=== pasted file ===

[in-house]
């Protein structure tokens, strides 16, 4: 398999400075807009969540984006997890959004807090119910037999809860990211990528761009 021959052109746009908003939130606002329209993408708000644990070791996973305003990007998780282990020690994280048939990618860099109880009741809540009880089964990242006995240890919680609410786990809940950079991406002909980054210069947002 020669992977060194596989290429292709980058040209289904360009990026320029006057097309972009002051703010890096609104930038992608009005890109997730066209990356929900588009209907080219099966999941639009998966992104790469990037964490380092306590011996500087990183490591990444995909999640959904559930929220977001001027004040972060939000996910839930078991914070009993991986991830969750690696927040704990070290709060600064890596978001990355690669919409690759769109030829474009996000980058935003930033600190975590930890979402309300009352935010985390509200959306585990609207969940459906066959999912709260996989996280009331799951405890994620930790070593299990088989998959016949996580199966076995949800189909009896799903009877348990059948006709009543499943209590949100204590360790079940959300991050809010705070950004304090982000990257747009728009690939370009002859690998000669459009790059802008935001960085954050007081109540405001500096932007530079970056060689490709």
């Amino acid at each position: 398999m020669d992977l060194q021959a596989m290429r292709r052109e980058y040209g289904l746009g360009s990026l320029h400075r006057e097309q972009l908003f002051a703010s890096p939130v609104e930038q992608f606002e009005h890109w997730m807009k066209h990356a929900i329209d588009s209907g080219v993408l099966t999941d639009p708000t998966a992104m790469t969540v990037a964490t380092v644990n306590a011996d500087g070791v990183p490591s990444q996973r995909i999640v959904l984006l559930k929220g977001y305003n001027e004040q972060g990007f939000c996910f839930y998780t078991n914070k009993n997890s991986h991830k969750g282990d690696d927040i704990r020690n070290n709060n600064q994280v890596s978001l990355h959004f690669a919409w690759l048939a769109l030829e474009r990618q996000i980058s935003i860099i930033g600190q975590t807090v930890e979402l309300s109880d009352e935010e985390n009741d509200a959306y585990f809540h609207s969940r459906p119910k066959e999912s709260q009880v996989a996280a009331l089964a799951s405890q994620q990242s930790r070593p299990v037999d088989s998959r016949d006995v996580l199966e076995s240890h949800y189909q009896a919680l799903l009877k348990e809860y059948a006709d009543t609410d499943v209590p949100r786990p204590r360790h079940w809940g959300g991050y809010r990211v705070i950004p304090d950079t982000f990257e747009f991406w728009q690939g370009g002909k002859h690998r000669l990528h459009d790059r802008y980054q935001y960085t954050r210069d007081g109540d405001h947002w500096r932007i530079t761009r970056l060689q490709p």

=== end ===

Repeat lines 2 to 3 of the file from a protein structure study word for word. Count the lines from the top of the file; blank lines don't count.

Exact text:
């Protein structure tokens, strides 16, 4: 398999400075807009969540984006997890959004807090119910037999809860990211990528761009 021959052109746009908003939130606002329209993408708000644990070791996973305003990007998780282990020690994280048939990618860099109880009741809540009880089964990242006995240890919680609410786990809940950079991406002909980054210069947002 020669992977060194596989290429292709980058040209289904360009990026320029006057097309972009002051703010890096609104930038992608009005890109997730066209990356929900588009209907080219099966999941639009998966992104790469990037964490380092306590011996500087990183490591990444995909999640959904559930929220977001001027004040972060939000996910839930078991914070009993991986991830969750690696927040704990070290709060600064890596978001990355690669919409690759769109030829474009996000980058935003930033600190975590930890979402309300009352935010985390509200959306585990609207969940459906066959999912709260996989996280009331799951405890994620930790070593299990088989998959016949996580199966076995949800189909009896799903009877348990059948006709009543499943209590949100204590360790079940959300991050809010705070950004304090982000990257747009728009690939370009002859690998000669459009790059802008935001960085954050007081109540405001500096932007530079970056060689490709």
């Amino acid at each position: 398999m020669d992977l060194q021959a596989m290429r292709r052109e980058y040209g289904l746009g360009s990026l320029h400075r006057e097309q972009l908003f002051a703010s890096p939130v609104e930038q992608f606002e009005h890109w997730m807009k066209h990356a929900i329209d588009s209907g080219v993408l099966t999941d639009p708000t998966a992104m790469t969540v990037a964490t380092v644990n306590a011996d500087g070791v990183p490591s990444q996973r995909i999640v959904l984006l559930k929220g977001y305003n001027e004040q972060g990007f939000c996910f839930y998780t078991n914070k009993n997890s991986h991830k969750g282990d690696d927040i704990r020690n070290n709060n600064q994280v890596s978001l990355h959004f690669a919409w690759l048939a769109l030829e474009r990618q996000i980058s935003i860099i930033g600190q975590t807090v930890e979402l309300s109880d009352e935010e985390n009741d509200a959306y585990f809540h609207s969940r459906p119910k066959e999912s709260q009880v996989a996280a009331l089964a799951s405890q994620q990242s930790r070593p299990v037999d088989s998959r016949d006995v996580l199966e076995s240890h949800y189909q009896a919680l799903l009877k348990e809860y059948a006709d009543t609410d499943v209590p949100r786990p204590r360790h079940w809940g959300g991050y809010r990211v705070i950004p304090d950079t982000f990257e747009f991406w728009q690939g370009g002909k002859h690998r000669l990528h459009d790059r802008y980054q935001y960085t954050r210069d007081g109540d405001h947002w500096r932007i530079t761009r970056l060689q490709p």